When Congresswoman Rashida Tlaib stated that she often gets “a calming feeling” when she thinks about the Holocaust, she made it perfectly clear that she is calmed not by the deaths of six million Jews but by the thought that her Palestinian ancestors “lost their land, . . . their livelihood, their human dignity, their existence in many ways [sic], . . . to create a safe haven for Jews.” Liel Leibovitz, rather than attempting to unpack the perverse logic of Tlaib’s words, simply notes some relevant historical examples. Among them is the case of the Polish-born Atara Abramson, who—after surviving Auschwitz, where the rest of her family was killed—came to the Land of Israel and settled in the Kfar Etzion kibbutz in 1946:
On May 12, 1948, two days before Israel’s declaration of independence, an Arab army consisting of Jordanian legionnaires and local Palestinian gunmen attacked Kfar Etzion with armored vehicles and heavy artillery. The Jewish defenders, armed with just a handful of rifles and mortars, did their best to fight back, but by the following day were no longer able to persist. Their leader, Avraham Fishgrund, who escaped Bratislava just a few years before Hitler’s armies marched in, stepped into the open, waving the white flag of surrender. He was shot on the spot by an armed Palestinian.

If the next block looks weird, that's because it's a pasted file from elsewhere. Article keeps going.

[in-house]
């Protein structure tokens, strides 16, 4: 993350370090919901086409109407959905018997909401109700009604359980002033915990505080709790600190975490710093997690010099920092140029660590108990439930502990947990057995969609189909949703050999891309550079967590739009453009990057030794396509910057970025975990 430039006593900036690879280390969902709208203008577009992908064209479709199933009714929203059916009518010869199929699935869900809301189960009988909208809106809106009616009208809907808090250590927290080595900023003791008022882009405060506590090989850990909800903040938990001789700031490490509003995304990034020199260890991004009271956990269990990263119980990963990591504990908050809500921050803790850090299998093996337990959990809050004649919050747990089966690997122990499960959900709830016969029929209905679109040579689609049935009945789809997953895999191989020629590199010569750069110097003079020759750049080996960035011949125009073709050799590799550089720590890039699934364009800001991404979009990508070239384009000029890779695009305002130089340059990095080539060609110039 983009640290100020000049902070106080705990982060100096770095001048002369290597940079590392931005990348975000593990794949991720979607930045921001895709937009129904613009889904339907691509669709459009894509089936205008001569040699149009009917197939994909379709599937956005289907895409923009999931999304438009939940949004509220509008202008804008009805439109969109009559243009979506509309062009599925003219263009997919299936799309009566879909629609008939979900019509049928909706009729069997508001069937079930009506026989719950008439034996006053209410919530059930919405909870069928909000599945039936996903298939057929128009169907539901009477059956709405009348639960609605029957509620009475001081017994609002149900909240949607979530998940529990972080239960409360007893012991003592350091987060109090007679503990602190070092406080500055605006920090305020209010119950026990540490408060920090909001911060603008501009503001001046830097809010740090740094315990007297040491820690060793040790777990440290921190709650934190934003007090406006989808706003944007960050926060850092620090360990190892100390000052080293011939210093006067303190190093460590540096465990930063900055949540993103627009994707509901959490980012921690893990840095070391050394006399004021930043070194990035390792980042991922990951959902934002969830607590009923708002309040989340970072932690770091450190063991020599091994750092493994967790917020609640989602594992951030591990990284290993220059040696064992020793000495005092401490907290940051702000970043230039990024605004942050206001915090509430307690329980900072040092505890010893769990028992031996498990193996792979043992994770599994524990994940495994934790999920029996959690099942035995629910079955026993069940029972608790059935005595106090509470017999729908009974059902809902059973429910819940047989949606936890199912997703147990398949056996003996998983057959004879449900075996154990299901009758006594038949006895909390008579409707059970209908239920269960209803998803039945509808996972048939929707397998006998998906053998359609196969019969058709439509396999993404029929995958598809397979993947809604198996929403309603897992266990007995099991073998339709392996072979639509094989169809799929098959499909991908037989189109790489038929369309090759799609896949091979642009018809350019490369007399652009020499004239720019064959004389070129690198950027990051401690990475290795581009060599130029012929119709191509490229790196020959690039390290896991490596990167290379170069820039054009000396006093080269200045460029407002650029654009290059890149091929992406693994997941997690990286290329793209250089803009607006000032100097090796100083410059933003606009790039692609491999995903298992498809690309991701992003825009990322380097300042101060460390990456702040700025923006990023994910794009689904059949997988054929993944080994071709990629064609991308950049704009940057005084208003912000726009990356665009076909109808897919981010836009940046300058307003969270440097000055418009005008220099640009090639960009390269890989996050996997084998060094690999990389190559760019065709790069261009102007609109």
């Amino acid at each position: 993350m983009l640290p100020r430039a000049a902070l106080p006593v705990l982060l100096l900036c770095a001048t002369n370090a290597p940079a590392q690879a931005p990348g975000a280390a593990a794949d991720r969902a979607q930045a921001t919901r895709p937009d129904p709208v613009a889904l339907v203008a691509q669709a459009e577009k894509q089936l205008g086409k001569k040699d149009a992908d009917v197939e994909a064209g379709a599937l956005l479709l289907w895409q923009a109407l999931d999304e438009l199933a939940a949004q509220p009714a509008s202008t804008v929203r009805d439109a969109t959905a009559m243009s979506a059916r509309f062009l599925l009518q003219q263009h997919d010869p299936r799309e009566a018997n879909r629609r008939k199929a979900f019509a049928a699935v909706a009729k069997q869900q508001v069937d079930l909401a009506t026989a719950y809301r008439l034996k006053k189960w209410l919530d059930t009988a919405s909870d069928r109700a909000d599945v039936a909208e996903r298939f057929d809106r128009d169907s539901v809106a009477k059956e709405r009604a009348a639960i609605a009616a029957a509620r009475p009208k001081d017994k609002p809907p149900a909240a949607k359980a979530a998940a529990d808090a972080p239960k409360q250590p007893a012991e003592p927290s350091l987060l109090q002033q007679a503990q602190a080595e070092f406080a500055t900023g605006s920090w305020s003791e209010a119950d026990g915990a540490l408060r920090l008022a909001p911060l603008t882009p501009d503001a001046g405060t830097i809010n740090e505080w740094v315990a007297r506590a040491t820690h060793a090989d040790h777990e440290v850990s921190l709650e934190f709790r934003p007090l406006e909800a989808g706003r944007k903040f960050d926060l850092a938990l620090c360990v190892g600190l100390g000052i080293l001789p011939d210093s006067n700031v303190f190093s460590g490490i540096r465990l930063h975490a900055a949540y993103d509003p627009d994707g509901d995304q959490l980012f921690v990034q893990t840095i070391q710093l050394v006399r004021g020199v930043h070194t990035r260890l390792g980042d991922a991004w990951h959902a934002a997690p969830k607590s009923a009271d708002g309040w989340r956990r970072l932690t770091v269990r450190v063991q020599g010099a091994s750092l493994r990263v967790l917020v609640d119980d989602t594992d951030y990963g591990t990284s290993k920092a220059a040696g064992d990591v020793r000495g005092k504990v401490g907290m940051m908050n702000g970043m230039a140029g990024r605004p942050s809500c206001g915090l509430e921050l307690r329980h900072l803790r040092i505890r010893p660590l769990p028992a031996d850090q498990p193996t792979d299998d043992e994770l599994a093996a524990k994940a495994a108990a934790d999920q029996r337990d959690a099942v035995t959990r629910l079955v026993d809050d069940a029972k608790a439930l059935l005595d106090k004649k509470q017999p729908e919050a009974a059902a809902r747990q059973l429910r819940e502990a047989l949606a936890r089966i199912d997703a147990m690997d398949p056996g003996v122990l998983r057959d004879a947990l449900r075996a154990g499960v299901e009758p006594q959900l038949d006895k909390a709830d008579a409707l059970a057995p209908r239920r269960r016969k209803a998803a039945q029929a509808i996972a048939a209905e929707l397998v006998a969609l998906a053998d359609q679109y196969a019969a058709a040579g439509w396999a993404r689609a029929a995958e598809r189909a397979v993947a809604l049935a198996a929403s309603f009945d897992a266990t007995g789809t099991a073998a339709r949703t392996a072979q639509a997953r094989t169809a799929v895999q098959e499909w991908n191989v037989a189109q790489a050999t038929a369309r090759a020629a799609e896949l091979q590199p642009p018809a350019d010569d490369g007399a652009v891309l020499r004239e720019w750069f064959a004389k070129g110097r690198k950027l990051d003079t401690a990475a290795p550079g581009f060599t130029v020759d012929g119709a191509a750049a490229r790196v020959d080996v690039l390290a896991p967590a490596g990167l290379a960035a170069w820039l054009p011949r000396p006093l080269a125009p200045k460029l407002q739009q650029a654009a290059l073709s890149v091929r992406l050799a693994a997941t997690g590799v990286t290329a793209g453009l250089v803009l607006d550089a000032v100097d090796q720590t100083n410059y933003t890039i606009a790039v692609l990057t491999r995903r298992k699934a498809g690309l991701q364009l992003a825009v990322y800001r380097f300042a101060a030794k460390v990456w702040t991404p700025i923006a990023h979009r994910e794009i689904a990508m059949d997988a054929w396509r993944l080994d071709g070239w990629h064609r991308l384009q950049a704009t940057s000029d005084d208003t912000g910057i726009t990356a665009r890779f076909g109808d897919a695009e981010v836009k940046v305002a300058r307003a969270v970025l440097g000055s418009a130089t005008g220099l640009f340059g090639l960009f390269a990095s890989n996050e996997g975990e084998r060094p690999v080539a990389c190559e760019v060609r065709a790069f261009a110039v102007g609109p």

The rest of the people in Kfar Etzion, numbering 133 men and women, had no choice but to reiterate their surrender and hope for the best. Again, they stepped into the open waving a white flag and declaring their surrender. Again, they were met with gunfire. They rushed to take shelter in the basement of a nearby monastery; gathering outside, local Palestinians tossed grenades into the building and shot at anyone trying to escape. Like most of Kfar Etzion’s residents, Atara Abramson did not survive. She was twenty-one when she died, one of eighteen women who had survived the Holocaust only to be slaughtered by Palestinians that day. . . .
There were 433 more Holocaust survivors killed by Palestinians and Jordanians violently opposing the creation of a “safe haven” for Jews in the what had historically and spiritually been their homeland. To attempt and rewrite their well-documented experiences is . . . an unforgivable and deeply anti-Semitic act.